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Webmatters : 18th (Eastern) Division Memorial at Thiepval
Rough Map of Area

18th (Eastern) Division

Location

The monument will be found on the D73, off the main Bapaume to Albert road (D929) turning left and following the signs from Pozières.

As you arrive in Thiepval village turn right and park at the Visitors’ Centre. If you walk back out onto the road from the car park you will see the monument.

Monument to the 18th Division

 

Background

On the 26th September 1916 the British II Corps launched an offensive to finally drive the Germans from the Thiepval Ridge, a position that they had tenaciously held from the opening of the battle of the Somme on the 1st July. The direct assault on the Thiepval spur in July had failed and the only solution had been to force a path up the Bapaume Road through Pozières and slowly come round behind Thiepval.

Australians, British and Canadian troops had fought a long hard struggle throughout the summer to achieve that goal but if the British (and Canadians at Courcelette) now succeeded the Germans would finally lose their vantage point overlooking Albert.

A preliminary bombardment was begun on the 23rd September and Zero Hour was set for 1235 hours.

On the right of II Corps the 34th Brigade (11th Division) spent a hard day capturing Mouquet Farm but were not able to progress much beyond it. The 33rd Brigade had better success advancing up Nab Valley (The valley between Mouquet Farm and Thiepval village).

The task of taking Thiepval village was given to the 18th (Eastern) Division whose leading units crept out of their assembly trenches just before the barrage lifted. In an astute piece of planning the reserve units also held back rather than moving up into the vacated trenches. In this way the German defensive bombardment fell mostly on thin air.

On the right the 8th Bn Suffolk Regiment and 10th Bn Essex Regiment (53rd Brigade) swiftly moved up the right hand side of the village easily overcoming the weak resistance they encountered. Having taken their sector of the Schwaben Trench they waited the required ten minutes before following the bombardment on towards the Zollern Trench. Here the defence stiffened and the Brigade was forced to settle for what it had achieved having linked up with the 11th Division on their right.

On the left the 54th Brigade was given the difficult task of taking the western half of Thiepval including the old German lines whose defenders had so far resisted all efforts to dislodge them. On a very narrow front there was only enough room for the 12th Bn Middlesex to advance up through the village with a company of the 11th Royal Fusiliers behind to mop up the cellars and bunkers.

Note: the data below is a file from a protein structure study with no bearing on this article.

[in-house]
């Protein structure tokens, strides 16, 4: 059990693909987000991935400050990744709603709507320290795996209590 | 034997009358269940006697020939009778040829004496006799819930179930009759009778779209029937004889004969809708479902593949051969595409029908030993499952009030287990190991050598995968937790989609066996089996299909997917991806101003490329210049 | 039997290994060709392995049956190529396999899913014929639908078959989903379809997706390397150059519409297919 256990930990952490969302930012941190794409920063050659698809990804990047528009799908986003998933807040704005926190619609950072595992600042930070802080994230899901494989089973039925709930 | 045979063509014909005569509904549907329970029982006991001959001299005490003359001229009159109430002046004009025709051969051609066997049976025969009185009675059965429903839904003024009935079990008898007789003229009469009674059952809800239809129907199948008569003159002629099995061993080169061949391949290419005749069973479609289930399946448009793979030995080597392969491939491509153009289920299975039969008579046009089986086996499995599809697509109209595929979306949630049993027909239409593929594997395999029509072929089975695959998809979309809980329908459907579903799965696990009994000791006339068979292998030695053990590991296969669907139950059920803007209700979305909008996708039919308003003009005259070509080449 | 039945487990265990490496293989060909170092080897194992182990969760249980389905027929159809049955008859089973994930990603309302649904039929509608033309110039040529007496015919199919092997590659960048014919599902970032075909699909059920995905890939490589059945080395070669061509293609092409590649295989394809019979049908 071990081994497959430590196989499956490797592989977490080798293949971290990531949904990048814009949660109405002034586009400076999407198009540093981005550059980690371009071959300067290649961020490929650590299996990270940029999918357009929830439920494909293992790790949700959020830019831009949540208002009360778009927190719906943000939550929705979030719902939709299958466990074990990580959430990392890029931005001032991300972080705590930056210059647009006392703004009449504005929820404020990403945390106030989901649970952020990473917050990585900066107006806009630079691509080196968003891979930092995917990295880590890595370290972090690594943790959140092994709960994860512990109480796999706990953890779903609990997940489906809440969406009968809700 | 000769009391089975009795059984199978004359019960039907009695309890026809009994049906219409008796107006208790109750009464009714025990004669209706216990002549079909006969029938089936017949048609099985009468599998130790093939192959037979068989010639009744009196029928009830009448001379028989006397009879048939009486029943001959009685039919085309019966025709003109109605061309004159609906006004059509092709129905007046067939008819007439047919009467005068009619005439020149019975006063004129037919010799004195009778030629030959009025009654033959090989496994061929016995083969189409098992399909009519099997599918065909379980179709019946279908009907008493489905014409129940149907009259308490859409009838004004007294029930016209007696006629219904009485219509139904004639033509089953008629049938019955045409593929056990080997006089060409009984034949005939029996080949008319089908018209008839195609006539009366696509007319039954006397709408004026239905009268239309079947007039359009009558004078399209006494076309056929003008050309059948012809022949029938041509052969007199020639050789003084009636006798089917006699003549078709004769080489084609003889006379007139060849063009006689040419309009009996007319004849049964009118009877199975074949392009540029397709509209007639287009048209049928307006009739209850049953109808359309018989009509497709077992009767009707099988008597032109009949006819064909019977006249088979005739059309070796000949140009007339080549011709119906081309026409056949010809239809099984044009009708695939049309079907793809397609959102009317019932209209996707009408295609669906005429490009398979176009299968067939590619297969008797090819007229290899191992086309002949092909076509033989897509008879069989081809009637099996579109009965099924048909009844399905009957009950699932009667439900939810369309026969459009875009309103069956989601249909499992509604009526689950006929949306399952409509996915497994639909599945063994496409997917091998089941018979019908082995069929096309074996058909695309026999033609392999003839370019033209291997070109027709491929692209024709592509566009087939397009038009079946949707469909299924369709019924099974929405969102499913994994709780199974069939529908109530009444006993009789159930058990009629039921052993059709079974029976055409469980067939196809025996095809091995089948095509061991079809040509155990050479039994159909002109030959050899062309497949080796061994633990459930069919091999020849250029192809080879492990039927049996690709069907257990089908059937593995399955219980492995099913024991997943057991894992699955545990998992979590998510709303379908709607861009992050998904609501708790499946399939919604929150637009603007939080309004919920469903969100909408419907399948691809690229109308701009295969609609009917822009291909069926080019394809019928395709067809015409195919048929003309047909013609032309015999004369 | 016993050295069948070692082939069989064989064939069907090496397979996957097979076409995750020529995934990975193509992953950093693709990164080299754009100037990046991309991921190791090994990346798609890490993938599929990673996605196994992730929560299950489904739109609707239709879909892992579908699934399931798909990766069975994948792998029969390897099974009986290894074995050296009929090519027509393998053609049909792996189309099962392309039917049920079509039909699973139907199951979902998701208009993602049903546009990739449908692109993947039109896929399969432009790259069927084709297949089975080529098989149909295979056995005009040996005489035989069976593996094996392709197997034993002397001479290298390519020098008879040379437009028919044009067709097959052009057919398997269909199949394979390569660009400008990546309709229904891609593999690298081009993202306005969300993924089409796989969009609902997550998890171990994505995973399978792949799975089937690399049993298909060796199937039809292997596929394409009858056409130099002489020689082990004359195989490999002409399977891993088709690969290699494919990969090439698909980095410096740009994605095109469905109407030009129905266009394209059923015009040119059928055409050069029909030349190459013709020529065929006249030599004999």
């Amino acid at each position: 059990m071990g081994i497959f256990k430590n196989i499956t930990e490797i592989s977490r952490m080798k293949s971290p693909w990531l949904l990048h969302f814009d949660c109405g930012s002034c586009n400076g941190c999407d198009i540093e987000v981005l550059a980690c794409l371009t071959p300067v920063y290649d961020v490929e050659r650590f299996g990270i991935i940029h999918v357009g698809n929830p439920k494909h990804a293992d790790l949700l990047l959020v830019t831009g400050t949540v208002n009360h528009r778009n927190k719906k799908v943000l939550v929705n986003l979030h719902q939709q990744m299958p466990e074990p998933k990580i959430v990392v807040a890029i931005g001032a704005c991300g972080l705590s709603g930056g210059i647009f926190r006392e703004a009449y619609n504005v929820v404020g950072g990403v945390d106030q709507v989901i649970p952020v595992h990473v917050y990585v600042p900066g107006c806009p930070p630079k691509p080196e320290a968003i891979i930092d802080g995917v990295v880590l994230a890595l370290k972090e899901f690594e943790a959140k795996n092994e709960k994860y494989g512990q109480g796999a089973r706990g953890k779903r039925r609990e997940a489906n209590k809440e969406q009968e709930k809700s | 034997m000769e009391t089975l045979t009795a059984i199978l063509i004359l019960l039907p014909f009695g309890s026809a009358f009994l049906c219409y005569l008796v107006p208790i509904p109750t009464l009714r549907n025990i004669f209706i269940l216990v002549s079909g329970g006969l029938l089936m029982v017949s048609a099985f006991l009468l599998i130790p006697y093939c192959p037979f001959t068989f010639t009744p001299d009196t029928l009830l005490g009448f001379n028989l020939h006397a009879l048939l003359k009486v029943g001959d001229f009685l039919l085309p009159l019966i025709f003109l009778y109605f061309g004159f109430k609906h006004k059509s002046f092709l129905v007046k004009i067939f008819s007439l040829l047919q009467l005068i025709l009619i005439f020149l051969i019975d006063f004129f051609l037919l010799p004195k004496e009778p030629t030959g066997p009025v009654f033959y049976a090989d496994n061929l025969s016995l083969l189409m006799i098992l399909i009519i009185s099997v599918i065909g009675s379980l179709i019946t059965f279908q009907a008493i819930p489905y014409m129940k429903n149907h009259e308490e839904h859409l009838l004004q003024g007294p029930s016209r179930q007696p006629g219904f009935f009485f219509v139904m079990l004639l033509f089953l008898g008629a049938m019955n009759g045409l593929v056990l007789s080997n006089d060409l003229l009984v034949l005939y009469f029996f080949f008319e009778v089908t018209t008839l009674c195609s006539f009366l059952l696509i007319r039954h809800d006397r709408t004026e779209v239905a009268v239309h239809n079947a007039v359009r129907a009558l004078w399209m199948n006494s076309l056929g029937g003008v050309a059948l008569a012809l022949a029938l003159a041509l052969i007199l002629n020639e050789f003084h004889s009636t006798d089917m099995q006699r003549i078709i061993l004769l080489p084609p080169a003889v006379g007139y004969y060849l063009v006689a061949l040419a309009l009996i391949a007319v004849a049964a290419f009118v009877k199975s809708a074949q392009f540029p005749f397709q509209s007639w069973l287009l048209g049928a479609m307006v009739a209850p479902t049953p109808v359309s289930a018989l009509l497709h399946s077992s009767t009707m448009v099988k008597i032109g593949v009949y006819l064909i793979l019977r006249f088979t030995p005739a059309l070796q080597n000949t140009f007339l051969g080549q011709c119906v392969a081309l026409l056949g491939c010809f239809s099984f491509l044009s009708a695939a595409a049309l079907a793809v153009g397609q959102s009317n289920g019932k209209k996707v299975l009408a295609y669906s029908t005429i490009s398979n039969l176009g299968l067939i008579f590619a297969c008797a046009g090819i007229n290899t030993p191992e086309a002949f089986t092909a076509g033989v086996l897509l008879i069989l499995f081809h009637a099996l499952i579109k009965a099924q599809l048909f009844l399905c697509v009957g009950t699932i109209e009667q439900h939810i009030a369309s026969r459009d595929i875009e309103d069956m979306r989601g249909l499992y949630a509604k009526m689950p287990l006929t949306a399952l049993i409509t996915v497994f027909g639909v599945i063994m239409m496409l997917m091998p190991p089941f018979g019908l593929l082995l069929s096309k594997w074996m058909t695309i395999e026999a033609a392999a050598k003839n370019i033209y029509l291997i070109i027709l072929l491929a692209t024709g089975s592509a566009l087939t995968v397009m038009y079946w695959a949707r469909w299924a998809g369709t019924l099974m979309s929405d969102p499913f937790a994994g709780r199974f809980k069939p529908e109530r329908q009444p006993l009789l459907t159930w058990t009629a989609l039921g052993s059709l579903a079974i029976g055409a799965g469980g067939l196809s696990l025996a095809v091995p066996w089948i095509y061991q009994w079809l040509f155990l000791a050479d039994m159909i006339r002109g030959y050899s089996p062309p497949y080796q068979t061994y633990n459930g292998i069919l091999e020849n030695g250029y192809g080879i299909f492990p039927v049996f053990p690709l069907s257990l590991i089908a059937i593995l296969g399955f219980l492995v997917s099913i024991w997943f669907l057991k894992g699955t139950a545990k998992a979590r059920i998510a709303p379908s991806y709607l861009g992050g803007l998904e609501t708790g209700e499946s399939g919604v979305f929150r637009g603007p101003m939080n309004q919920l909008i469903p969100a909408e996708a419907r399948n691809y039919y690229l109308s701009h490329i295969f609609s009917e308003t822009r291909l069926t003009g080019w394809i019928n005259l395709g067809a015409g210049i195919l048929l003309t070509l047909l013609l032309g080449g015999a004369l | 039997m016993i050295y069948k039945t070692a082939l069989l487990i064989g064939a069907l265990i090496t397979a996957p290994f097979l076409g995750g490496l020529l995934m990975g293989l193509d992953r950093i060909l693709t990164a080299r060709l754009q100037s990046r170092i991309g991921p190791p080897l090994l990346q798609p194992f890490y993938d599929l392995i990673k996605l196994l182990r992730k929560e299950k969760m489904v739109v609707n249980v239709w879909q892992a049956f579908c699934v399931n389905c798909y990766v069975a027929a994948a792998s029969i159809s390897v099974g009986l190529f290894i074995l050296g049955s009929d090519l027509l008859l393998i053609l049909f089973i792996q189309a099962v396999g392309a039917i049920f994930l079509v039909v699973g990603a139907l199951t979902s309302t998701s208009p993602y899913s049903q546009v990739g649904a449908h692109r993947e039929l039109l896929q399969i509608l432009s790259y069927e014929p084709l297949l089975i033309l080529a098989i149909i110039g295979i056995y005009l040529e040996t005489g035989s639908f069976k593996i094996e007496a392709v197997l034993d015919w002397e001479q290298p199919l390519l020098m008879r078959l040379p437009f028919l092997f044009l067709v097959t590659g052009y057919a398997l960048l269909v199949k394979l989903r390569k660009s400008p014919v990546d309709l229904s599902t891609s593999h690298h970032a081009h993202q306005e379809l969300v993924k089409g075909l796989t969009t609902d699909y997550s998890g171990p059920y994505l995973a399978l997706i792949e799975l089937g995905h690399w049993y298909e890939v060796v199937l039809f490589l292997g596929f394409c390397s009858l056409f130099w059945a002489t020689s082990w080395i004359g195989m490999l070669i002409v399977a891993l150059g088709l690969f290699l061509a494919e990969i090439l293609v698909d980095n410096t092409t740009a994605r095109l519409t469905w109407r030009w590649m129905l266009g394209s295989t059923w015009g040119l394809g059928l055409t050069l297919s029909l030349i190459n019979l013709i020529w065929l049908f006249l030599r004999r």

Machine gun fire from the ruins of the château momentarily halted the advance until a tank arrived and made further resistance futile. The Middlesex were able to make further progress on their right almost as far as the cemetery but after three hours of hard fighting the two battalions were exhausted and the north-western sector of the village was still holding out.

Two Victoria Crosses

With many of the officers and senior NCOs becoming casualties it often befell to ordinary soldiers to seize the initiative.

Private Fred Edwards

part of the line was held up by machine gun fire and all the officers had become casualties. There was confusion and indication of retirement. Private Edwards, grasping the situation and on his own initiative, dashed out towards the gun, which he knocked out with his bombs. This very gallant act, coupled with great presence of mind and disregard of personal danger, made further advance possible and cleared up a dangerous situation.

Private Robert Ryder

Private Ryder’s company was held up by heavy rifle fire and all his officers had become casualties. For want of leadership the attack was flagging when Private Ryder, realising the situation and without a moment’s thought for his own safety dashed, absolutely alone, at the enemy trench and by skilful handling of his Lewis gun succeeded in clearing the trench. This very gallant act inspired his comrades, made the subsequent advance possible and turned what could have been failure into success.

Both men survived the war.

During the night the 7th Bn Bedfordshire Regiment were brought up to clear away the remaining German positions in the village. At 0545 hours on the 27th September they attacked without covering artillery gaining some surprise in doing so and by 1100 hours the Division was able to report that Thiepval was at last in Allied hands.

 

The Memorial

The memorial is dedicated to:

To the Glory of God and in imperishable memory of the officers, NCOs and men of the 18th Division who fell in the Great War 1914-1918.

On the left side of the obelisk are listed the Division’s battle honours 1916-18, whilst on the right are listed the units which made up the Division.